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Sunday, May 22, 2005

Smell That Smell: Angels 3, Dodgers 1

Fire Jim Tracy has gone directly into a homicidal berzerker kinda rage; his ucased eloquence transcends my own, and I applaud his apoplectic apprehension of the Dodgers' situation. I do disagree with him on specific points, though; Lackey has had a number of good games since his abysmal April 17 start against the A's, in which he served up seven earned runs. To presume he's a nobody pitcher is to forget he actually did pitch the seventh game of the World Series three years ago, and shows signs once more of revisiting that kind of ability. And as far as Gagné pitching to Erstad and DaVanon, well, has either of those two managed to show they're actual major-league quality hitters? I don't think so.

Choi Hoon's Hee Seop

Choi's cri du coeur

So the Dodgers mailed it in, and even Jim Tracy can't stand watching the results of his decisions anymore. So, Tracy called a team meeting now that the club is in third place and three and a half games back of the Padres. But is the problem the team, really? It is and it isn't; I've lately been a bit more critical -- okay, a lot more critical -- of Tracy's in-game moves. Tracy can't get J.D. Drew's bat in working order, he can't get Jeff Kent out of his extended funk, but at the same time, if Drew isn't producing, why isn't he being dropped down the batting order -- and by extension, why isn't Choi being moved up? For that matter, why isn't Choi starting to see more lefties? Things are bad, yes -- so shake things up. Give Choi a chance to succeed.

Further evidence that Tracy might be coming down with selective Alzheimers came via dodgers.com by way of a Ken Gurnick article in which Tracy declared Jeff Weaver "fine" despite a noticeable velocity drop, possibly caused by shoulder tightness. If he is injured, he is injured; the last thing the Dodgers need is another Hideo Nomo incident, as last year when Nomo was ineffective from start to finish, yet kept getting starts despite it. Putting Weaver out there may not be a 100% Tracy decision, but to the extent he covers it up, he puts himself in the position of being team apologist.

For the Angels, the win masked a lot of flaws, including more lousy baserunning and a general inability to hit up and down the lineup. The real possibility of Benjie Molina batting cleanup looms, what with Steve Finley, the team's other putative power threat, still continuing his early-season struggles. Things get so dire with the news of Vlad's transfer to the 15-day DL that Buster Olney, author of the laughable "productive out" stat, now applies his old-school thinking, such as it is, and suggests that the Angels must make a trade if they want to win the division:

If this is a long-term injury, the Angels are in a good position to make a deal to look for a possible replacement in the lineup. Owner Arte Moreno is aggressive and willing to spend money, and the team's farm system is considered among the best in baseball; they've got prospects to deal.

The list of possible trade targets could include Mike Sweeney of Kansas City and Aubrey Huff of Tampa Bay, and less likely, Ken Griffey Jr. Sweeney makes the most sense, because he could play first or DH, with Erstad switching to the outfield. The bet here is that Angels GM Bill Stoneman will have Royals GM Allard Baird on speed dial the rest of the weekend.

I'll take that bet, Buster. On July 30, 2003, with the former World Champions a pathetic 40-39 and in third place in the AL West (11.5 games behind Seattle), here's the big trades Stoneman made:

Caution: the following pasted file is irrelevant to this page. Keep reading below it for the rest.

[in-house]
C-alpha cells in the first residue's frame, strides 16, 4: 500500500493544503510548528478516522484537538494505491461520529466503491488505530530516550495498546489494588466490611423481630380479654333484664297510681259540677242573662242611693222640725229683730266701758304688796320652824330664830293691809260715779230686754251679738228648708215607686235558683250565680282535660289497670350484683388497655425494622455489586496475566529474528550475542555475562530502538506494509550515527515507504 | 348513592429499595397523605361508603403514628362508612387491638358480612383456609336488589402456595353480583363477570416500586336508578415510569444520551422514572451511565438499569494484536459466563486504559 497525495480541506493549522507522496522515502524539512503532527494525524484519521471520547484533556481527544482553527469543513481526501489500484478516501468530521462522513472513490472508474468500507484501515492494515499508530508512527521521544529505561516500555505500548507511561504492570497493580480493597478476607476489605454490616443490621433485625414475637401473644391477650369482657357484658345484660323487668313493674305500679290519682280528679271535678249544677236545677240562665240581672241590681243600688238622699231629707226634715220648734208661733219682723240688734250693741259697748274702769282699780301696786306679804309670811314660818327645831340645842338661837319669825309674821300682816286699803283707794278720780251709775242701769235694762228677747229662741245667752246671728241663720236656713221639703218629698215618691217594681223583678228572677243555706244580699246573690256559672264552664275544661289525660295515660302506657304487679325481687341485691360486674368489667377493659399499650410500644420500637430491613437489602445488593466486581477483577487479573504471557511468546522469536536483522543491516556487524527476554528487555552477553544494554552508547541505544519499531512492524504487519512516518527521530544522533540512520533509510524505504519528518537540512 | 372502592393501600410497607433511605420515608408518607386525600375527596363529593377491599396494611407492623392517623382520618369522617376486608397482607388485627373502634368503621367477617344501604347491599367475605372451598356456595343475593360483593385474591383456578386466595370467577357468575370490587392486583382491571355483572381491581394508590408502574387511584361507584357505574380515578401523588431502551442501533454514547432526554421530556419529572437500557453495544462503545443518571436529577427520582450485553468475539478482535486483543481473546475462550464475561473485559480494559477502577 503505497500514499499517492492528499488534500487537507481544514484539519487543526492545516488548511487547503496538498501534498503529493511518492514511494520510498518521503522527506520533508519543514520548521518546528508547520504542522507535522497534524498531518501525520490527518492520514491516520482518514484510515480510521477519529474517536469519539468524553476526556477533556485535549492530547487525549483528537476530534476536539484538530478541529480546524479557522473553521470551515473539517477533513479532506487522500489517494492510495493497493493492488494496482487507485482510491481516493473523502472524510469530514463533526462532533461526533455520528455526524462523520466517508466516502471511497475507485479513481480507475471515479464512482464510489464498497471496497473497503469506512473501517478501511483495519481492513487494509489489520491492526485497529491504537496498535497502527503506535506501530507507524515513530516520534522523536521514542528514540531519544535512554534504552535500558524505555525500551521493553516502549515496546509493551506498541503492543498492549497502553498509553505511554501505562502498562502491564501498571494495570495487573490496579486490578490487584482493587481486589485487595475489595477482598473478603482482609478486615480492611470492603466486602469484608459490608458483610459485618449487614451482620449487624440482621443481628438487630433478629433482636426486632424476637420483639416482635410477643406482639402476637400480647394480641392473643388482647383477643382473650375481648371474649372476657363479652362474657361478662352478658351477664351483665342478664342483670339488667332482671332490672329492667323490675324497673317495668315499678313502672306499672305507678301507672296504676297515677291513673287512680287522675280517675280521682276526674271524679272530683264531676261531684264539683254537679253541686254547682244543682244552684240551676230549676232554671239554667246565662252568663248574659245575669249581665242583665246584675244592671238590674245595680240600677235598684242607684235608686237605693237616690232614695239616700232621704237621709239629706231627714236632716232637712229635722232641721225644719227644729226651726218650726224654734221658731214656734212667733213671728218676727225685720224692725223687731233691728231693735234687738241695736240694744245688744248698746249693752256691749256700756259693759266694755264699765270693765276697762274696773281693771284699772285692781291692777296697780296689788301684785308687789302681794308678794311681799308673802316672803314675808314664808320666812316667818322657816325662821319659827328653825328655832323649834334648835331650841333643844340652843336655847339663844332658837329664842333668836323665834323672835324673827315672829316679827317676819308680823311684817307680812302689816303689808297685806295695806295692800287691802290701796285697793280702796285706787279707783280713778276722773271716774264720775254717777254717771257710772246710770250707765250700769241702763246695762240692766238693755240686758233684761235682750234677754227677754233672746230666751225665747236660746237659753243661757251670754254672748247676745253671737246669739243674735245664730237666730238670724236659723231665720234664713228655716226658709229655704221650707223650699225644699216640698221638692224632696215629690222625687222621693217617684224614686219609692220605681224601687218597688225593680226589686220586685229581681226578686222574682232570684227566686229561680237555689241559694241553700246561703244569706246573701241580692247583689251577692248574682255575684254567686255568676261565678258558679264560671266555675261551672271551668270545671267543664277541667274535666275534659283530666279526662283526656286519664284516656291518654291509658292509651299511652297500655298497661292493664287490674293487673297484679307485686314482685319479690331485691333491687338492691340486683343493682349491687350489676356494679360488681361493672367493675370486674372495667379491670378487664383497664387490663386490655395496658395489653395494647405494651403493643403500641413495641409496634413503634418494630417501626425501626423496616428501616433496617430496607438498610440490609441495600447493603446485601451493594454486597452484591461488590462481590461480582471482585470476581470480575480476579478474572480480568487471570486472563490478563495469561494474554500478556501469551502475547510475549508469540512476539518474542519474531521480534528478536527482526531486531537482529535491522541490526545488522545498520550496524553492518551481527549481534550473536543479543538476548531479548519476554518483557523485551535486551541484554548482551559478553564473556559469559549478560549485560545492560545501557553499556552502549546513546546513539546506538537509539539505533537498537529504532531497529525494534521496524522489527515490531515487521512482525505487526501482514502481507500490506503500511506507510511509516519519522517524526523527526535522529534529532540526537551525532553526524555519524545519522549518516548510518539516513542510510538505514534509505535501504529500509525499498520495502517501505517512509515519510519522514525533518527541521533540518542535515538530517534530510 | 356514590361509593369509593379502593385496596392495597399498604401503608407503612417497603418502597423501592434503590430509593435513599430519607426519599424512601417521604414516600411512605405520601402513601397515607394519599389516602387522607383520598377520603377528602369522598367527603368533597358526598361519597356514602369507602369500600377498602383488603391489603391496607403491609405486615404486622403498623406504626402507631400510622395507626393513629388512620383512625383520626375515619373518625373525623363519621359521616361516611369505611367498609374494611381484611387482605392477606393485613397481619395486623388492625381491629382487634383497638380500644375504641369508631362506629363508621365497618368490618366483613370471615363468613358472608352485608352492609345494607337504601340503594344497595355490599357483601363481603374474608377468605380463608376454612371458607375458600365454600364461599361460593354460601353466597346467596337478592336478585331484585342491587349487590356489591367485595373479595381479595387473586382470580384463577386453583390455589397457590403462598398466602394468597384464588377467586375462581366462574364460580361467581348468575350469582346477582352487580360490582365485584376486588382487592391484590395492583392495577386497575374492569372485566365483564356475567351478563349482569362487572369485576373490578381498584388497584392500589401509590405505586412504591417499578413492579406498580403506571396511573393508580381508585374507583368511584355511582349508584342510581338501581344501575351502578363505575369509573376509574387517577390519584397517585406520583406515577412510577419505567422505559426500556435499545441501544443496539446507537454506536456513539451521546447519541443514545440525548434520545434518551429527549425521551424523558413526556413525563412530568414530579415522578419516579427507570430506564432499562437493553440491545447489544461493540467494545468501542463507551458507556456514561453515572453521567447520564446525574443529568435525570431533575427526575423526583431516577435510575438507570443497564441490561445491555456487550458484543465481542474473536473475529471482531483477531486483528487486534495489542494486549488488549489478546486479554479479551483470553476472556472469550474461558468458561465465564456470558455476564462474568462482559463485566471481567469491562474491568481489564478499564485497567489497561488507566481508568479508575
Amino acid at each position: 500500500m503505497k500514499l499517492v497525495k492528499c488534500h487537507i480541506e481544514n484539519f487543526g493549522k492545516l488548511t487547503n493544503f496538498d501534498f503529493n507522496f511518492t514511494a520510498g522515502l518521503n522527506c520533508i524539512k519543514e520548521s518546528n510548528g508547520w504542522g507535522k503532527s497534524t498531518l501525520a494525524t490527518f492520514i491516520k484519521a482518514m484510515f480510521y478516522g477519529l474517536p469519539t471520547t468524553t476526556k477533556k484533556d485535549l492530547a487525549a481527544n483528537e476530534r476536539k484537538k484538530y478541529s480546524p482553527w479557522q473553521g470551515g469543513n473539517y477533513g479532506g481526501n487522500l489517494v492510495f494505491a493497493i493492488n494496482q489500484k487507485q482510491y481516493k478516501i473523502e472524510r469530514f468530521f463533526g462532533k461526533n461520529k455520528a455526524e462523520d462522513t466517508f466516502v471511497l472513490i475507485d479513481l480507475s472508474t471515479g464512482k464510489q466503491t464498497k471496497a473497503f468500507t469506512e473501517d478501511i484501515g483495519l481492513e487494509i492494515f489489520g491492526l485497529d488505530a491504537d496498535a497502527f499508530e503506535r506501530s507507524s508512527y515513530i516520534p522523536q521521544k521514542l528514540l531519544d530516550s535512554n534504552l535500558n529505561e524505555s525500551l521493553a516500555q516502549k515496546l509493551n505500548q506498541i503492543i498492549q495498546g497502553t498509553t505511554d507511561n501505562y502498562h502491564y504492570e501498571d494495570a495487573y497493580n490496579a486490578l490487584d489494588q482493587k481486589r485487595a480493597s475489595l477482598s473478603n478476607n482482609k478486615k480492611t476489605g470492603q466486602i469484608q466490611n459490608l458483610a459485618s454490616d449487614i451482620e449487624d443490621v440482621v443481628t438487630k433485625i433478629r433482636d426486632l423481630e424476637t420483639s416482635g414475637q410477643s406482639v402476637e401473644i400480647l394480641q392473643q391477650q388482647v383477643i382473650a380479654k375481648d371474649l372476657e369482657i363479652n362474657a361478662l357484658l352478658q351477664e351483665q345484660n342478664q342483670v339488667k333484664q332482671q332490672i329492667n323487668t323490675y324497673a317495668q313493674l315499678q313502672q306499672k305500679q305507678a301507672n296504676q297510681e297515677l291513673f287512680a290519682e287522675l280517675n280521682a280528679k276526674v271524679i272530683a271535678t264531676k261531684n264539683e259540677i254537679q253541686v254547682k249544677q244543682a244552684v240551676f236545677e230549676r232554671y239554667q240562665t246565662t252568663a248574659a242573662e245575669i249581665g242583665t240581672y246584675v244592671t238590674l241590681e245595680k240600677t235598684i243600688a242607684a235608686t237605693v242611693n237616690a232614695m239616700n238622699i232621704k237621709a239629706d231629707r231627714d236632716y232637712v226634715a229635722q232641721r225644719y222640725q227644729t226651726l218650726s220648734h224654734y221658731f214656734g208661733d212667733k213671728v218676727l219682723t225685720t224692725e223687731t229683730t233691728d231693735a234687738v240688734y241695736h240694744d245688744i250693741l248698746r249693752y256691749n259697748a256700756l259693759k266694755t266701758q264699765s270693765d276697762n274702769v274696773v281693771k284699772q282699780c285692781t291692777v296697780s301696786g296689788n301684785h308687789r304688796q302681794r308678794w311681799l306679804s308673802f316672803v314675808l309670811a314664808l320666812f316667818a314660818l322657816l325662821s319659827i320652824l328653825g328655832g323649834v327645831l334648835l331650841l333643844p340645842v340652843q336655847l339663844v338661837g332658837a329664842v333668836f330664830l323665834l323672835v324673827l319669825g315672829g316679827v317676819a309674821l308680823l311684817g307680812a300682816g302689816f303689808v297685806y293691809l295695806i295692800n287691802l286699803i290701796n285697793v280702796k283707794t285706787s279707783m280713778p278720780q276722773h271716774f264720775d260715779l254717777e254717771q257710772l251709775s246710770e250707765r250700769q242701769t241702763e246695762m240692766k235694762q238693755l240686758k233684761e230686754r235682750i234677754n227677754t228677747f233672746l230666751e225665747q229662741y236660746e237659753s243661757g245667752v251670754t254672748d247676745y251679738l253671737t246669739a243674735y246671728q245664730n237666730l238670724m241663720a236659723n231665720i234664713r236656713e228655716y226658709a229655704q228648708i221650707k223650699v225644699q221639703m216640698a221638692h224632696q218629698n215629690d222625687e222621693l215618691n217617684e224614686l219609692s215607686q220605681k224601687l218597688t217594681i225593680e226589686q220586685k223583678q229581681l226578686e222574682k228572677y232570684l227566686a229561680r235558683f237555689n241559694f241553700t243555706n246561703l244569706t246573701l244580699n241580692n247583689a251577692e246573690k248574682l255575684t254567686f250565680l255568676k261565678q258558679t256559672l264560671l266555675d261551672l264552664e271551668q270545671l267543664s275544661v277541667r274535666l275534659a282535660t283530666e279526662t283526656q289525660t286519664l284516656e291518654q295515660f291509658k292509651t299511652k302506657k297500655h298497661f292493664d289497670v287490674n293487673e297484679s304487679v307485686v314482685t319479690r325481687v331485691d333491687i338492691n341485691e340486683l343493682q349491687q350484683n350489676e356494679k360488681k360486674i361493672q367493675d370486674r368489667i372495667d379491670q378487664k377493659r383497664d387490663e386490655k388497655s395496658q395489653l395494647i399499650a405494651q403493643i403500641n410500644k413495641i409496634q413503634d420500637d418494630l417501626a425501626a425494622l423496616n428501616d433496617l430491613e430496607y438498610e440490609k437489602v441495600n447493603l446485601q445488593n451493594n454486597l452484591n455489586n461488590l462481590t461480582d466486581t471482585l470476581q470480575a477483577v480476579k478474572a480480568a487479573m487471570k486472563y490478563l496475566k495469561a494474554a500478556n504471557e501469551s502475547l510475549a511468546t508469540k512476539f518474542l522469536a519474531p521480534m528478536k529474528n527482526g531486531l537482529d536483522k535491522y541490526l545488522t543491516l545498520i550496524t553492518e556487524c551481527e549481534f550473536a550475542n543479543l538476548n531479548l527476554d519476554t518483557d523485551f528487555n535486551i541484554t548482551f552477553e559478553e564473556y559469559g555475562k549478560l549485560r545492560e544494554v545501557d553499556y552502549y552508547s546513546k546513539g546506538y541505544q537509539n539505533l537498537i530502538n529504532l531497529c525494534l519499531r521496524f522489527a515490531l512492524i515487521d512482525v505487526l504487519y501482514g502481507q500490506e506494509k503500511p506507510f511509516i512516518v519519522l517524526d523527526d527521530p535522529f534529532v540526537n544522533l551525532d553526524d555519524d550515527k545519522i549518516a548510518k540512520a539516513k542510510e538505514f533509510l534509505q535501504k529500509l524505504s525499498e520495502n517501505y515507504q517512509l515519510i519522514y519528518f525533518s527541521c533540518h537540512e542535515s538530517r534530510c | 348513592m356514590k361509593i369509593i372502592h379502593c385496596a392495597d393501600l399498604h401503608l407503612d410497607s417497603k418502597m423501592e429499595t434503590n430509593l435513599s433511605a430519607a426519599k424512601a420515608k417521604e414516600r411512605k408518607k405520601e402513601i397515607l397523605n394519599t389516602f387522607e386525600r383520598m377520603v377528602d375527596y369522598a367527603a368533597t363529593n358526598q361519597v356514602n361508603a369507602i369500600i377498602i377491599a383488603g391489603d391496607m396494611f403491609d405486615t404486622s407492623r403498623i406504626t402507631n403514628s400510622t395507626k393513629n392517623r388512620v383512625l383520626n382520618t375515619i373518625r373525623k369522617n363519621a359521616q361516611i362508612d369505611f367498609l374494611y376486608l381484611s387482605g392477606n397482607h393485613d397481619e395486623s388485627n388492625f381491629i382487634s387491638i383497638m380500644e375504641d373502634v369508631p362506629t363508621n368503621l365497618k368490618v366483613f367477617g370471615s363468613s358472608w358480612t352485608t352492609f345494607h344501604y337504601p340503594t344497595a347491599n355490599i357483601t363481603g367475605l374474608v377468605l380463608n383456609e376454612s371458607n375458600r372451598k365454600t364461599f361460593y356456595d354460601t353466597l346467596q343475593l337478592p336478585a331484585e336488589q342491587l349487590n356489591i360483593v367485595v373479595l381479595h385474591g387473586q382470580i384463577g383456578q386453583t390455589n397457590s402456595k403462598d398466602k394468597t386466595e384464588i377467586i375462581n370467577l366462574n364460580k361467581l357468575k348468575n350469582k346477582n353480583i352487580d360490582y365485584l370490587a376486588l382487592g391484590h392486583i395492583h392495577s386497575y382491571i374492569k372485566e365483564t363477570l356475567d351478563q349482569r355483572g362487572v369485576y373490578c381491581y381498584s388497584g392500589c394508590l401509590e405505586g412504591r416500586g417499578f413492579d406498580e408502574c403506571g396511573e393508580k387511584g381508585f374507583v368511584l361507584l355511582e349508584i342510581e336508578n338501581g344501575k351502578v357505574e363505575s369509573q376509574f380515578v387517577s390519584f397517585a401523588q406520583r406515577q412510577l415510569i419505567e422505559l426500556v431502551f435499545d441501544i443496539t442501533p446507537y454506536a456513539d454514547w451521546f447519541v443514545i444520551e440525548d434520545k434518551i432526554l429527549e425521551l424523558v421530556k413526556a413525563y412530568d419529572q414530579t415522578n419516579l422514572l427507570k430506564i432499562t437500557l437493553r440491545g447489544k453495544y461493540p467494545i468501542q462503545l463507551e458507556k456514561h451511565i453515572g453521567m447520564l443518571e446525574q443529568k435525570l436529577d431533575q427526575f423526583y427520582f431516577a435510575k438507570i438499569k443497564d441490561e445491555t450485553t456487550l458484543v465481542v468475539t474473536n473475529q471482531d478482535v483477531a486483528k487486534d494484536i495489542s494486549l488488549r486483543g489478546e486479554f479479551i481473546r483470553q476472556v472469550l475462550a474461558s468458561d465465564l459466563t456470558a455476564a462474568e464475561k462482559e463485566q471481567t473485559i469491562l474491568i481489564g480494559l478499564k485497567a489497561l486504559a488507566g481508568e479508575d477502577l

Anaheim Angels traded Scott Schoeneweis and Doug Nickle to Chicago White Sox in exchange for Gary Glover, Scott Dunn and Tim Bittner.
(Also in MLB.com.) Stoneman also released the useless Kevin Appier, but that's not a trade, which is exactly my point; Stoneman doesn't make trades. For better or worse, it's just his nature to avoid it. Now, to the extent that somebody like an Allard Baird can get snookered (Mark Teahen is a nice little player, sure, but hardly adequate compensation for Carlos Beltran), it might make sense, but Stoneman's history precludes significant trades, especially considering the kinds of players Olney is looking at.

But for the sake of amusement -- why else are you reading this? -- let's assume Olney is onto something, Vlad spends the rest of the season largely ineffective or on the DL, and Stoneman actually considers making one of these trades. Taking the last one first, it's plain that .253/.341/.361 (2 HR) Aubrey Huff is stuck in a serious slump; he's been a 20-30 HR guy previously, and the calendar is running down for the Rays to either long-term him or trade him. His poor production this year in a park whose factors are startlingly similar to Dodger Stadium's means his price is a little lower than it should be otherwise. Likewise for Mike Sweeney, just about the only hitter of real quality left on the Royals team (.267/.353/.400, 9 HR), hitting in a newly redefined pitcher's park. Both clubs will want to ransack the Angels' farm for the privilege of a one-year rental. Neither of these guys really fit well into the Angels' long-term plans. As the two-years-and-gone Angel career of Brad Fullmer attests, guys who can only mash righties (which is about five-sixths of the problem) are fairly straightforward to find; paying large premiums for them with either young cheap talent, dollars, or both just doesn't make sense.

Recap


Comments:
On your points:

1) I bow to your far superior knowledge of the Angel pitching staff. I know I would rather have Lackey than four of our five guys anyway.

2) The whole Angel lineup was nothing but Erstads and DaVanons yesterday. So use your closer to pitch to them with the winning run on second base.

Otherwise, apocalyptic, indeed.
 
Not so much apocalyptic as apoplectic, but yeah. What you said.
 

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